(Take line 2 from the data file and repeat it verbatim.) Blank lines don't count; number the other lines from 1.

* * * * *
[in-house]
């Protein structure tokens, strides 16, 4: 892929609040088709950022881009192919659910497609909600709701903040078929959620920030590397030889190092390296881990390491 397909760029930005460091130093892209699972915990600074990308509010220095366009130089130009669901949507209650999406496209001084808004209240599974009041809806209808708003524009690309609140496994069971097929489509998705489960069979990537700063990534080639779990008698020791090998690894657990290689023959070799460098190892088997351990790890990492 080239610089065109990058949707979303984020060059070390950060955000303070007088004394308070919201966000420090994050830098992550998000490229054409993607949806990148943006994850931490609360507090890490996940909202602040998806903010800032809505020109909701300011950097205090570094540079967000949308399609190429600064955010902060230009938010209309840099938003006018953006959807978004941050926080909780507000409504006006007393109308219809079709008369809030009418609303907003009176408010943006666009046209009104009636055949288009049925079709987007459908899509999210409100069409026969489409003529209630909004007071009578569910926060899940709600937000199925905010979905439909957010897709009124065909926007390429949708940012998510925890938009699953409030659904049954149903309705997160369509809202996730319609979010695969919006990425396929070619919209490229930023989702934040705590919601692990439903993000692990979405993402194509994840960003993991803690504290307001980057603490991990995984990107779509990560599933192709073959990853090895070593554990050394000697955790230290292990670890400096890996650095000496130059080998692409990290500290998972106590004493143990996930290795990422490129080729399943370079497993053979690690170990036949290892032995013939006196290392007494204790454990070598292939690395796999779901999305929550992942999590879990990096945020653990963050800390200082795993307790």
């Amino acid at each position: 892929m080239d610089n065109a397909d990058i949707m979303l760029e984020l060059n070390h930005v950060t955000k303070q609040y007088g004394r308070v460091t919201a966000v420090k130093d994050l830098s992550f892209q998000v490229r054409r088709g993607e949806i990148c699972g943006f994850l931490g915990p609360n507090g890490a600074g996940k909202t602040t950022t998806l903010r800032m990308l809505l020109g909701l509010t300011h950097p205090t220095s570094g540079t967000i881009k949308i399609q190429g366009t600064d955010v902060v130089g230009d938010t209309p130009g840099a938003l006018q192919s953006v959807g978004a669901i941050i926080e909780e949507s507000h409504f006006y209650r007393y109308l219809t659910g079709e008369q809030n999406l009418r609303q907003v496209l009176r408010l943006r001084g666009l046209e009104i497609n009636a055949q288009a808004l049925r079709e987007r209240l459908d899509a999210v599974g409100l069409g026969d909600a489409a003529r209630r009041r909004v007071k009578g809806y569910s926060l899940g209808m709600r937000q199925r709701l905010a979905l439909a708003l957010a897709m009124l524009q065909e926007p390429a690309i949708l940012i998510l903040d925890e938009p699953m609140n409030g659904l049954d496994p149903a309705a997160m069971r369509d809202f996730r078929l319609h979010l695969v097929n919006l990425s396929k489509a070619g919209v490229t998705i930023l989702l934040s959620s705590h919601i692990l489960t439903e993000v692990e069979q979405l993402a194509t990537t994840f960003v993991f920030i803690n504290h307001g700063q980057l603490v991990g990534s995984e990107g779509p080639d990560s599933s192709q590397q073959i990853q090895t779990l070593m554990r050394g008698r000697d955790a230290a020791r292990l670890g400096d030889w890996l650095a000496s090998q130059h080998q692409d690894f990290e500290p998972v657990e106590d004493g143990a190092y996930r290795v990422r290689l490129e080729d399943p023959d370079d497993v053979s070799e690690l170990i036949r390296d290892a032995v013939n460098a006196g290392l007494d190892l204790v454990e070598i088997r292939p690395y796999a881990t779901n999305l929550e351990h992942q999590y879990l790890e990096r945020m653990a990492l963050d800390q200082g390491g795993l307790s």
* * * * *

């Protein structure tokens, strides 16, 4: 892929609040088709950022881009192919659910497609909600709701903040078929959620920030590397030889190092390296881990390491 397909760029930005460091130093892209699972915990600074990308509010220095366009130089130009669901949507209650999406496209001084808004209240599974009041809806209808708003524009690309609140496994069971097929489509998705489960069979990537700063990534080639779990008698020791090998690894657990290689023959070799460098190892088997351990790890990492 080239610089065109990058949707979303984020060059070390950060955000303070007088004394308070919201966000420090994050830098992550998000490229054409993607949806990148943006994850931490609360507090890490996940909202602040998806903010800032809505020109909701300011950097205090570094540079967000949308399609190429600064955010902060230009938010209309840099938003006018953006959807978004941050926080909780507000409504006006007393109308219809079709008369809030009418609303907003009176408010943006666009046209009104009636055949288009049925079709987007459908899509999210409100069409026969489409003529209630909004007071009578569910926060899940709600937000199925905010979905439909957010897709009124065909926007390429949708940012998510925890938009699953409030659904049954149903309705997160369509809202996730319609979010695969919006990425396929070619919209490229930023989702934040705590919601692990439903993000692990979405993402194509994840960003993991803690504290307001980057603490991990995984990107779509990560599933192709073959990853090895070593554990050394000697955790230290292990670890400096890996650095000496130059080998692409990290500290998972106590004493143990996930290795990422490129080729399943370079497993053979690690170990036949290892032995013939006196290392007494204790454990070598292939690395796999779901999305929550992942999590879990990096945020653990963050800390200082795993307790």